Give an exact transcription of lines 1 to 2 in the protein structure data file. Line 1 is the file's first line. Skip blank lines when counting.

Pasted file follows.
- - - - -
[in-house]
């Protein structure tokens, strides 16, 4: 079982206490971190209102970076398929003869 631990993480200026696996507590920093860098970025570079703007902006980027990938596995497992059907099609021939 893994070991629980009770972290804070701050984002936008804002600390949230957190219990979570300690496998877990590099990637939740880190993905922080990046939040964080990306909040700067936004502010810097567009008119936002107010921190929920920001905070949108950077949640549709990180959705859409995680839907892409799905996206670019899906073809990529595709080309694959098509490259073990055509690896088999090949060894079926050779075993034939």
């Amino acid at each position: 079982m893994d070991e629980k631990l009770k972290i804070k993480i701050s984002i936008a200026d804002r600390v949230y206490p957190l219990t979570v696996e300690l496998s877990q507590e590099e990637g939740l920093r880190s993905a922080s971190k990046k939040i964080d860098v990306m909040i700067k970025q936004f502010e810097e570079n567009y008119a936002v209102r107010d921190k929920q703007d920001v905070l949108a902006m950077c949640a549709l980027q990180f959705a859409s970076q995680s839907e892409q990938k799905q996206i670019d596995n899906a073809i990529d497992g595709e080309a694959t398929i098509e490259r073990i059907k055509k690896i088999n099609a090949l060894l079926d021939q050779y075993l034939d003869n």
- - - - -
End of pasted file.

[in-house]
């Protein structure tokens, strides 16, 4: 079982206490971190209102970076398929003869 631990993480200026696996507590920093860098970025570079703007902006980027990938596995497992059907099609021939 893994070991629980009770972290804070701050984002936008804002600390949230957190219990979570300690496998877990590099990637939740880190993905922080990046939040964080990306909040700067936004502010810097567009008119936002107010921190929920920001905070949108950077949640549709990180959705859409995680839907892409799905996206670019899906073809990529595709080309694959098509490259073990055509690896088999090949060894079926050779075993034939």